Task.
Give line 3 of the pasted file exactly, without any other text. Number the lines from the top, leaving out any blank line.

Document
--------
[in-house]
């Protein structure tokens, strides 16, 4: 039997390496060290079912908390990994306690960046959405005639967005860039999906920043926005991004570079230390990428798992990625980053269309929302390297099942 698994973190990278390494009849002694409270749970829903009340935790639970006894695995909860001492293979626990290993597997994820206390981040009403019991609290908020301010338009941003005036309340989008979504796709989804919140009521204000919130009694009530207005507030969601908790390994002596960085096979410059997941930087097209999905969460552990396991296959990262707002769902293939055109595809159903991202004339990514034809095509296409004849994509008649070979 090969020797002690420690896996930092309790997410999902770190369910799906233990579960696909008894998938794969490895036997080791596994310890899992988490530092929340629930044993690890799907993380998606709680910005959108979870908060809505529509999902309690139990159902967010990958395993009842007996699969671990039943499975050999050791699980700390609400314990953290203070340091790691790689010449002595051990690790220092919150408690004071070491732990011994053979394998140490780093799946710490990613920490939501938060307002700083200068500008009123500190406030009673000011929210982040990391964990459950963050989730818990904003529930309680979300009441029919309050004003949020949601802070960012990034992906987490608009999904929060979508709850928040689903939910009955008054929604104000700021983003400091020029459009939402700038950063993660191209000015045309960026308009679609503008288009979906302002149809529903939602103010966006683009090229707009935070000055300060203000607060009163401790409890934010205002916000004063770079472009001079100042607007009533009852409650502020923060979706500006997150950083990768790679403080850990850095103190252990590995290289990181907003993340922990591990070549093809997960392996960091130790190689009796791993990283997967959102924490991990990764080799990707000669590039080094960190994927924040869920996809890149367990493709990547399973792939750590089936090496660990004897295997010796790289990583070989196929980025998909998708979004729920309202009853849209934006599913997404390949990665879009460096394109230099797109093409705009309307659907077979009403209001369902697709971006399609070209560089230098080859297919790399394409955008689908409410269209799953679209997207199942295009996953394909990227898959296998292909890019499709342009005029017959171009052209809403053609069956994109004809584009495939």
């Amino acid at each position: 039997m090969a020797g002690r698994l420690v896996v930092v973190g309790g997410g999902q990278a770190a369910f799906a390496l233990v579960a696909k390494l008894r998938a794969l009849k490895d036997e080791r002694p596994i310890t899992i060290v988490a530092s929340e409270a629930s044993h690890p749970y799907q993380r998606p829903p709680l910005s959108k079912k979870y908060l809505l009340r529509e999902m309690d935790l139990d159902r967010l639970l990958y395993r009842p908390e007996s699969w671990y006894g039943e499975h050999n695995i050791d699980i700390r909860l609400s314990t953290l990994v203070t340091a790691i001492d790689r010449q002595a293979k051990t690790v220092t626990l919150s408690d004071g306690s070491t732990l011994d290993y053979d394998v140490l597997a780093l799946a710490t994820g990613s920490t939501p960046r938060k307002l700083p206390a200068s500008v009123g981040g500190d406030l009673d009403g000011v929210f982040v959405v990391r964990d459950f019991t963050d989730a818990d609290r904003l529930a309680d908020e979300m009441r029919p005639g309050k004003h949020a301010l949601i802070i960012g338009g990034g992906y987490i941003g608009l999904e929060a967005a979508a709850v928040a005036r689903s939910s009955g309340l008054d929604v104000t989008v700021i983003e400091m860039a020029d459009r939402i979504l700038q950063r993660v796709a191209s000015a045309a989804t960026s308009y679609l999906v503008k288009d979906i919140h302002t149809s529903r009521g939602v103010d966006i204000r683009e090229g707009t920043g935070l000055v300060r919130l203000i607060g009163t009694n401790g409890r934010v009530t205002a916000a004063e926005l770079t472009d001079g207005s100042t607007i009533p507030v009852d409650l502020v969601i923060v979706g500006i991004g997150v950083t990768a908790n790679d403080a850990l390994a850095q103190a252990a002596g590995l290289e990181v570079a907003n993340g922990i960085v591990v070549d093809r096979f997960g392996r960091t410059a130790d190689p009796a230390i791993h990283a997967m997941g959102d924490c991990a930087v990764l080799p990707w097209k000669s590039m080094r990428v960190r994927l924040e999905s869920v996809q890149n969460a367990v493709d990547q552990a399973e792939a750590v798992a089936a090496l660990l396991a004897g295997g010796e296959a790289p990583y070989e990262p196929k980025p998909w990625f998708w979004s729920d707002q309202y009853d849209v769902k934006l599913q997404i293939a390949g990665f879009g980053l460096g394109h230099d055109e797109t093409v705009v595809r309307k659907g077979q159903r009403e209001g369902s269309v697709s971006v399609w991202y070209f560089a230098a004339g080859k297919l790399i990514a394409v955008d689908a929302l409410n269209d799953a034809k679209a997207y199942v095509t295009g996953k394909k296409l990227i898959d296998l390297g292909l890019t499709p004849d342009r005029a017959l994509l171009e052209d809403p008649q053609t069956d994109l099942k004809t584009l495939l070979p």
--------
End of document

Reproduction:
């Amino acid at each position: 039997m090969a020797g002690r698994l420690v896996v930092v973190g309790g997410g999902q990278a770190a369910f799906a390496l233990v579960a696909k390494l008894r998938a794969l009849k490895d036997e080791r002694p596994i310890t899992i060290v988490a530092s929340e409270a629930s044993h690890p749970y799907q993380r998606p829903p709680l910005s959108k079912k979870y908060l809505l009340r529509e999902m309690d935790l139990d159902r967010l639970l990958y395993r009842p908390e007996s699969w671990y006894g039943e499975h050999n695995i050791d699980i700390r909860l609400s314990t953290l990994v203070t340091a790691i001492d790689r010449q002595a293979k051990t690790v220092t626990l919150s408690d004071g306690s070491t732990l011994d290993y053979d394998v140490l597997a780093l799946a710490t994820g990613s920490t939501p960046r938060k307002l700083p206390a200068s500008v009123g981040g500190d406030l009673d009403g000011v929210f982040v959405v990391r964990d459950f019991t963050d989730a818990d609290r904003l529930a309680d908020e979300m009441r029919p005639g309050k004003h949020a301010l949601i802070i960012g338009g990034g992906y987490i941003g608009l999904e929060a967005a979508a709850v928040a005036r689903s939910s009955g309340l008054d929604v104000t989008v700021i983003e400091m860039a020029d459009r939402i979504l700038q950063r993660v796709a191209s000015a045309a989804t960026s308009y679609l999906v503008k288009d979906i919140h302002t149809s529903r009521g939602v103010d966006i204000r683009e090229g707009t920043g935070l000055v300060r919130l203000i607060g009163t009694n401790g409890r934010v009530t205002a916000a004063e926005l770079t472009d001079g207005s100042t607007i009533p507030v009852d409650l502020v969601i923060v979706g500006i991004g997150v950083t990768a908790n790679d403080a850990l390994a850095q103190a252990a002596g590995l290289e990181v570079a907003n993340g922990i960085v591990v070549d093809r096979f997960g392996r960091t410059a130790d190689p009796a230390i791993h990283a997967m997941g959102d924490c991990a930087v990764l080799p990707w097209k000669s590039m080094r990428v960190r994927l924040e999905s869920v996809q890149n969460a367990v493709d990547q552990a399973e792939a750590v798992a089936a090496l660990l396991a004897g295997g010796e296959a790289p990583y070989e990262p196929k980025p998909w990625f998708w979004s729920d707002q309202y009853d849209v769902k934006l599913q997404i293939a390949g990665f879009g980053l460096g394109h230099d055109e797109t093409v705009v595809r309307k659907g077979q159903r009403e209001g369902s269309v697709s971006v399609w991202y070209f560089a230098a004339g080859k297919l790399i990514a394409v955008d689908a929302l409410n269209d799953a034809k679209a997207y199942v095509t295009g996953k394909k296409l990227i898959d296998l390297g292909l890019t499709p004849d342009r005029a017959l994509l171009e052209d809403p008649q053609t069956d994109l099942k004809t584009l495939l070979p």